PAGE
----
Of Front-loading Washing Machines and the Aptera 2e

By Bill Moore

Posted: 16 Apr 2010

I was on hand for the Aptera press conference at Palomar Airport in Carlsbad, California earlier this week. The company rolled out its "production design intent' 2e electric car for the media before shipping it to Michigan for the start this summer for the Progressive Insurance Automotive X-Prize competition. I got to speak briefly with company president and CEO Paul Wilbur, but spent quite a few minutes talking with one of the company's strategic marketing consultants from Strategic Visions. He didn't have business card with him, so I only recall his name was Alexander.

During the course of our conversation, which began when he stepped in to answer a question I had about the ease of changing the rear tire on the 2e in the event of a blow-out: it's not as hard as it looks, but he'd recommend calling for roadside assistance.

Curiously, the conversation wound its way around to the question of buyer acceptability. Clearly, the 2e represents a dramatic paradigm shift in the mental picture we all have of a "car," which has to have four wheels and a basic box shape. The 2e has three wheels and more closely resembles a dolphin than a automobile as we think of them. I asked Alexander if during Strategic Vision's research, his company had gotten a sense of the market size for a vehicle like the 2e. While he said that information was confidential, he did offer an interesting piece of insight about another study they had done for Maytag, the large U.S. appliance manufacturer.

Prior to introducing front-loading washers and dryers like the Samsung models above, all of their research suggested that there just wasn't a consumer market for them. People told them that Maytag should stick to top-loading machines: that's what families were familiar with; that's what they'd buy. Appliance makers, however, didn't listen to what people were telling them. They introduced them anyway and now front loading models are competing with the older style machines. I couldn't find any sales numbers comparing the two types, but from a walk through at any Sears, Home Depot or Lowes, it would appear front-loaders probably own at least 50 percent of market share or better, especially in the higher-end category.

Why? Two reasons: space and energy savings. While you can buy small, apartment-scale, top-loading washer-dryer combinations, it's impossible to stack the family-size washers and dryers found here in America. They have to sit side-by-side. Front-loaders, by contrast, are designed to be stacked, one on top of the other, as in the above photo, thereby saving space and increasing their functionality in terms of where they can be installed, from dedicated laundry rooms to master bedroom closets.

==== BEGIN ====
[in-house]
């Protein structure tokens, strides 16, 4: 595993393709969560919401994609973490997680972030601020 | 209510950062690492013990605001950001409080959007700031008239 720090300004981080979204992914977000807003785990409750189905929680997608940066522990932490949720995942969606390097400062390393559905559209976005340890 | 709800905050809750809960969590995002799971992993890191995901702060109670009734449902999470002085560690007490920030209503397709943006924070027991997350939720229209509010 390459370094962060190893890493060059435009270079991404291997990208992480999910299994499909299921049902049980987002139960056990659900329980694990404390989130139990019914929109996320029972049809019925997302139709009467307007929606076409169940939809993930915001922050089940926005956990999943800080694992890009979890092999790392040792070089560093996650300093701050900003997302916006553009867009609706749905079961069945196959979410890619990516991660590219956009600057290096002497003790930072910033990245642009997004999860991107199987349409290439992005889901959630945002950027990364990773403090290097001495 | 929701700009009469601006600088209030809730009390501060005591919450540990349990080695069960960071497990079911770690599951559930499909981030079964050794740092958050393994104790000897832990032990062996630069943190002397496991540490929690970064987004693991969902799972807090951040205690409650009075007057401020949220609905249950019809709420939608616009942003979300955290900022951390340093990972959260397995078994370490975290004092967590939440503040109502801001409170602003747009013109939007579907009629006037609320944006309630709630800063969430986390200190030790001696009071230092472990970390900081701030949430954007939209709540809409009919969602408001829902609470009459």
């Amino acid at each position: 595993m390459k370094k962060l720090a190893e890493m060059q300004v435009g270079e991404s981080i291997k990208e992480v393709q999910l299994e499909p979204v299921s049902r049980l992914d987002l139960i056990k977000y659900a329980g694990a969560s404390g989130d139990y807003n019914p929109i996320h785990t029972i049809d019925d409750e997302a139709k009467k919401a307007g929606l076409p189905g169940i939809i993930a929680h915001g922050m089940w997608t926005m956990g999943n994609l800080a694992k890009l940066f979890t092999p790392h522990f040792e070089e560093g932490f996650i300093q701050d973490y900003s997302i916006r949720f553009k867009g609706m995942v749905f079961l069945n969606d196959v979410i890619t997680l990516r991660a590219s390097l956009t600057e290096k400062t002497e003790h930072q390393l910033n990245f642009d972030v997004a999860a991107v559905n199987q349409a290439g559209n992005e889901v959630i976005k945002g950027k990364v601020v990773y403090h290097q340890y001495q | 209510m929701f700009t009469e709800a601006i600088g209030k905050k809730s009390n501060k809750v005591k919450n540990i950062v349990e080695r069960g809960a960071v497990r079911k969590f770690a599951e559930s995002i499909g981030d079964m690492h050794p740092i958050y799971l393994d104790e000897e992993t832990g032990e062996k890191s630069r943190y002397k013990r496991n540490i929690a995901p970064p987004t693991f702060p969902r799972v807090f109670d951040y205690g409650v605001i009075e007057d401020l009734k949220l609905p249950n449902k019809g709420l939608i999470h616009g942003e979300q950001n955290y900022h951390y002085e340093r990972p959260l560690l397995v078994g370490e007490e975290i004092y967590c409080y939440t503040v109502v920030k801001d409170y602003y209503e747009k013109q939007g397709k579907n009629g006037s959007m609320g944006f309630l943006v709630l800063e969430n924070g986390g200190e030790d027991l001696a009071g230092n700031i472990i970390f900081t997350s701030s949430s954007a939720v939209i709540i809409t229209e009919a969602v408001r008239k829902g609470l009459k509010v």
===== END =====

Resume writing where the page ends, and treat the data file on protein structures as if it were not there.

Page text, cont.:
Front-loading washers, as a general rule, are also more energy efficient, because they use far less hot water. My wife and I own a pair of Kenmore front-loaders and I was amazed at how little water the washer takes to clean our clothes and how effective it is spinning the water out of them, reducing the amount of energy it takes to dry them.

The implications of this, at least from Alexander's perspective, is just because the 2e looks different, doesn't mean it can't be successful with consumers. Certainly in terms of energy savings, the electric three-wheeler is estimated to achieve the equivalent of 200 mpg, according to extensive software modeling. X-Prize testing will confirm that one way or the other. Like the front-loading appliances, it also offers its own space/time-saving conveniences of sorts: the body is made up of just 30-some parts; it likely qualifies for access to HOV lanes; and it has significant storage capacity that is accessible by the large rear hatch, which closes, like its passenger doors, with a solid, reassuring 'thud.'

Of course, washers and dryers are not automobiles, so there's no guarantee consumers will accept it. Alexander also acknowledged that much of its success will depend on its price. If you can buy a Volt or Leaf for the same amount of money, or less, it could be a hard sell. And it will have to fit certain buyer's lifestyle: empty nesters and early adopters who can get by with a two-seater. Then too, it could be the Apple iPhone of the auto industry: its sleek styling and functionality redefining mobility the way the Apple iPhone redefined the telephone.

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